What drove Malala Yousafzai to find the strength to launch a campaign for the rights of girls and women in Pakistan? What leads someone to start a community garden in the middle of an urban food desert? From very public leaders to people in your daily life working to make things better for their families, neighborhoods, or workplaces, they each have at least one thing in common: a strong sense of purpose.
As a trait, purpose appears to have evolved in humans so that we can accomplish big things together—which may be why having a powerful sense of purpose is linked to better physical and mental health. Purpose is adaptive, in an evolutionary sense. It helps both individuals and the species to survive.
The prevailing belief is that purpose arises from having a gift or passion. But that’s only part of the truth.
Yet when it comes to our own sense of purpose, many of us are at a loss. We struggle to know what role we play in the bigger scheme of things. We dabble in this or that; we get inspired and then lose interest; and mostly, we just feel frustrated that we don’t know “what we were born to do.”
The prevailing belief is that purpose arises from having a gift or passion that sets you apart from others. But that’s only part of the truth. A sense of purpose also grows from your connection to others (which is why a crisis of purpose can also be a symptom of being isolated).
Here are a few ideas to uncover ways to make a difference in your life—and connect to others in the process.
Turn Hurts into Healing
Like the kid who was bullied who turns into an advocate for victims’ rights, purpose often stems from having personal experience that you realize can benefit someone else. The desire to help can transcend your own interest—you begin to see how your story fits into a larger conversation. And that’s where purpose thrives.
Kezia Willingham was raised in poverty in Corvallis, Oregon, her family riven by domestic violence. “No one at school intervened or helped or supported my mother, myself, or my brother when I was growing up poor, ashamed, and sure that my existence was a mistake,” she says.
When she was 16, Willingham enrolled at an alternative high school that “led me to believe I had options and a path out of poverty.” She made her way to college and then got a master’s degree and has worked as a family and children’s advocate for more than 15 years.
“I want the kids out there who grew up like me to know they have futures ahead of them,” she says. “I want them to know that they are just as good and valuable as any other human who happens to be born into more privileged circumstances. Because they are.”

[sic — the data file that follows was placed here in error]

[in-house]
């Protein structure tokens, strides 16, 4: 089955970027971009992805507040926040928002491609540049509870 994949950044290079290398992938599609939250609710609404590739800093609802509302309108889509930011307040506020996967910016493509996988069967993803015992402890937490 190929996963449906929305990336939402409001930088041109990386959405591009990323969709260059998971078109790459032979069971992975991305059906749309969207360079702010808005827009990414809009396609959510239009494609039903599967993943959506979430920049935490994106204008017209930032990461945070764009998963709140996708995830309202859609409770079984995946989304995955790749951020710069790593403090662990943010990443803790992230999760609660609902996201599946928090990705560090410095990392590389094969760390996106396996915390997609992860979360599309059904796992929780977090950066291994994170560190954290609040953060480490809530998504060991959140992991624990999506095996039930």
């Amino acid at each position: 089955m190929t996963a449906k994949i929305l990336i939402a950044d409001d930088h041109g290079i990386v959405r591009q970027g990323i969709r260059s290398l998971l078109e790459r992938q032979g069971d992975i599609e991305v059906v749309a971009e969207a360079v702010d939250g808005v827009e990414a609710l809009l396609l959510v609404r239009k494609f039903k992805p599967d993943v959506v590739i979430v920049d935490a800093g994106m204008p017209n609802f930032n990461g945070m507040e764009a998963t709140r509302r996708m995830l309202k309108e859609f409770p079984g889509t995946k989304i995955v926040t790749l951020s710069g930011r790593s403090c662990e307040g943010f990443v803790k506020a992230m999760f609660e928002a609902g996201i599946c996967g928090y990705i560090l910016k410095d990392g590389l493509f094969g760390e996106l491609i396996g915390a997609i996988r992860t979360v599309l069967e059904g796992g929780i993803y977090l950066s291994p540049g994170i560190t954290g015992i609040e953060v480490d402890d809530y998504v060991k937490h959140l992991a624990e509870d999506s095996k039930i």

What disadvantage or discrimination have you experienced in your life? How did you deal with it? Who might benefit from your experience?
Cultivate Awe + Gratitude
Feeling connected to something larger than ourselves can also kindle a sense of purpose. As Dacher Keltner at the University of California, Berkeley’s Greater Good Science Center has shown, awe can provide the emotional foundation where a sense of purpose flourishes.
Of course, it’s not enough to just feel like you’re a small part of something big; you also need to feel driven to make a positive impact on the world. And that’s where gratitude comes in.
Research finds that people who count their blessings are much more likely to try to contribute to the world beyond themselves. And it’s reciprocal. People who engage in more altruistic behaviors, like volunteering or donating money, tend to have a greater sense of purpose in their lives.
“It may seem counterintuitive to foster purpose by cultivating a grateful mind-set, but it works,” says psychologist Kendall Bronk.
Where in your life do you experience wonder and awe? What do you feel truly grateful for? How might you pay it forward?
Tell Your Story
Purpose often arises from curiosity about the narrative arc of your own life story. One study found that those who see meaning and purpose in their lives are able to tell a story of change and growth. In other words, narrative can help us to see our own strengths and how applying them can make a difference in the world.
“We all have the ability to make a narrative out of our own lives,” says Emily Esfahani Smith, author of The Power of Meaning. “It gives us clarity on our own lives, how to understand ourselves, and gives us a framework that goes beyond the day-to-day and basically helps us make sense of our experiences.”
By writing her memoir Refocusing My Family: Coming Out, Being Cast Out, and Discovering the True Love of God, Amber Cantorna took her own struggle—and strengths—and used them as a tool to help others facing the same kind of pain and rejection from their faith community. “My sense of purpose has grown a lot with my desire to share my story—and the realization that so many other people have shared my journey,” she said.
What obstacles have you encountered? What strengths helped you to overcome them? How did other people help you? How can you use this knowledge to make life better for others?